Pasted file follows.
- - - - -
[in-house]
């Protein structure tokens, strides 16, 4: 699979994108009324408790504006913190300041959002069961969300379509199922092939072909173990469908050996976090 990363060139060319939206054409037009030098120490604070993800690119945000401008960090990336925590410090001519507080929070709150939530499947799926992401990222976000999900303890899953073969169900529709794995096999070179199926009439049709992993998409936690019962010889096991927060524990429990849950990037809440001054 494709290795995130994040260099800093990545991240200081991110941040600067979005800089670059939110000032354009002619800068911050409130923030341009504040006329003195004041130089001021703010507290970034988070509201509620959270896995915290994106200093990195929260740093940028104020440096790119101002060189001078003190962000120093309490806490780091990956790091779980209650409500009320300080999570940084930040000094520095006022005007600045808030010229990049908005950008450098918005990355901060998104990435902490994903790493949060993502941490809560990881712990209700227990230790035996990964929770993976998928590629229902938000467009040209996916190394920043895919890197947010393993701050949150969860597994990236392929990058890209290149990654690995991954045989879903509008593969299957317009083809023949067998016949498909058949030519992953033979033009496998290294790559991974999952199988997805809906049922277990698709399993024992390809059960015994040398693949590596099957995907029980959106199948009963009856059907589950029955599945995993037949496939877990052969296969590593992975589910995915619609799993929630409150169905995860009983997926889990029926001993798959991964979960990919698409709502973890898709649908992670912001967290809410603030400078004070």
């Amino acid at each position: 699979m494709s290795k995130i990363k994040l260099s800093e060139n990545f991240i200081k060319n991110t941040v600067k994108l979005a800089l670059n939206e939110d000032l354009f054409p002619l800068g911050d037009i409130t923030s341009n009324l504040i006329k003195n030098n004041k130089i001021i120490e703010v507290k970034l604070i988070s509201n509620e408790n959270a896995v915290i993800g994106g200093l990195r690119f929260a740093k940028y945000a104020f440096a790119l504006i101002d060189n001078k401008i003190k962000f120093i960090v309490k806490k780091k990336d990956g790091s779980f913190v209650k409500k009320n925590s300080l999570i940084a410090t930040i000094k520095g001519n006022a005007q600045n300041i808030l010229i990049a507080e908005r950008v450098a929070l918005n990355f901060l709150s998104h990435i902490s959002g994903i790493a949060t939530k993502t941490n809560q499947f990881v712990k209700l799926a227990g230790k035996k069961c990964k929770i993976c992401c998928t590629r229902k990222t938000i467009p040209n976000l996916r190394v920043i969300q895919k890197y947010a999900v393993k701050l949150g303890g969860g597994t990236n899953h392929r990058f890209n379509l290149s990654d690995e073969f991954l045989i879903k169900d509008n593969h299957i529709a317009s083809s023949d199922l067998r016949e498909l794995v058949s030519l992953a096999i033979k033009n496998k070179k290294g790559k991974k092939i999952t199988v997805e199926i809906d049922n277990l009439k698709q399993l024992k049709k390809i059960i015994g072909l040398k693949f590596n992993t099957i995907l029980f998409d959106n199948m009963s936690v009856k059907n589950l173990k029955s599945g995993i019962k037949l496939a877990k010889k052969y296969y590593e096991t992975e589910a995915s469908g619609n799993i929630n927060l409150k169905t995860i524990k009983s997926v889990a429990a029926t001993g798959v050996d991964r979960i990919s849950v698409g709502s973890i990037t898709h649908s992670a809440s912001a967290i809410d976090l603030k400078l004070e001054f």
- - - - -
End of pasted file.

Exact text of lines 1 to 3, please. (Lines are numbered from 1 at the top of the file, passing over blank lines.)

[in-house]
């Protein structure tokens, strides 16, 4: 699979994108009324408790504006913190300041959002069961969300379509199922092939072909173990469908050996976090 990363060139060319939206054409037009030098120490604070993800690119945000401008960090990336925590410090001519507080929070709150939530499947799926992401990222976000999900303890899953073969169900529709794995096999070179199926009439049709992993998409936690019962010889096991927060524990429990849950990037809440001054 494709290795995130994040260099800093990545991240200081991110941040600067979005800089670059939110000032354009002619800068911050409130923030341009504040006329003195004041130089001021703010507290970034988070509201509620959270896995915290994106200093990195929260740093940028104020440096790119101002060189001078003190962000120093309490806490780091990956790091779980209650409500009320300080999570940084930040000094520095006022005007600045808030010229990049908005950008450098918005990355901060998104990435902490994903790493949060993502941490809560990881712990209700227990230790035996990964929770993976998928590629229902938000467009040209996916190394920043895919890197947010393993701050949150969860597994990236392929990058890209290149990654690995991954045989879903509008593969299957317009083809023949067998016949498909058949030519992953033979033009496998290294790559991974999952199988997805809906049922277990698709399993024992390809059960015994040398693949590596099957995907029980959106199948009963009856059907589950029955599945995993037949496939877990052969296969590593992975589910995915619609799993929630409150169905995860009983997926889990029926001993798959991964979960990919698409709502973890898709649908992670912001967290809410603030400078004070």
């Amino acid at each position: 699979m494709s290795k995130i990363k994040l260099s800093e060139n990545f991240i200081k060319n991110t941040v600067k994108l979005a800089l670059n939206e939110d000032l354009f054409p002619l800068g911050d037009i409130t923030s341009n009324l504040i006329k003195n030098n004041k130089i001021i120490e703010v507290k970034l604070i988070s509201n509620e408790n959270a896995v915290i993800g994106g200093l990195r690119f929260a740093k940028y945000a104020f440096a790119l504006i101002d060189n001078k401008i003190k962000f120093i960090v309490k806490k780091k990336d990956g790091s779980f913190v209650k409500k009320n925590s300080l999570i940084a410090t930040i000094k520095g001519n006022a005007q600045n300041i808030l010229i990049a507080e908005r950008v450098a929070l918005n990355f901060l709150s998104h990435i902490s959002g994903i790493a949060t939530k993502t941490n809560q499947f990881v712990k209700l799926a227990g230790k035996k069961c990964k929770i993976c992401c998928t590629r229902k990222t938000i467009p040209n976000l996916r190394v920043i969300q895919k890197y947010a999900v393993k701050l949150g303890g969860g597994t990236n899953h392929r990058f890209n379509l290149s990654d690995e073969f991954l045989i879903k169900d509008n593969h299957i529709a317009s083809s023949d199922l067998r016949e498909l794995v058949s030519l992953a096999i033979k033009n496998k070179k290294g790559k991974k092939i999952t199988v997805e199926i809906d049922n277990l009439k698709q399993l024992k049709k390809i059960i015994g072909l040398k693949f590596n992993t099957i995907l029980f998409d959106n199948m009963s936690v009856k059907n589950l173990k029955s599945g995993i019962k037949l496939a877990k010889k052969y296969y590593e096991t992975e589910a995915s469908g619609n799993i929630n927060l409150k169905t995860i524990k009983s997926v889990a429990a029926t001993g798959v050996d991964r979960i990919s849950v698409g709502s973890i990037t898709h649908s992670a809440s912001a967290i809410d976090l603030k400078l004070e001054f």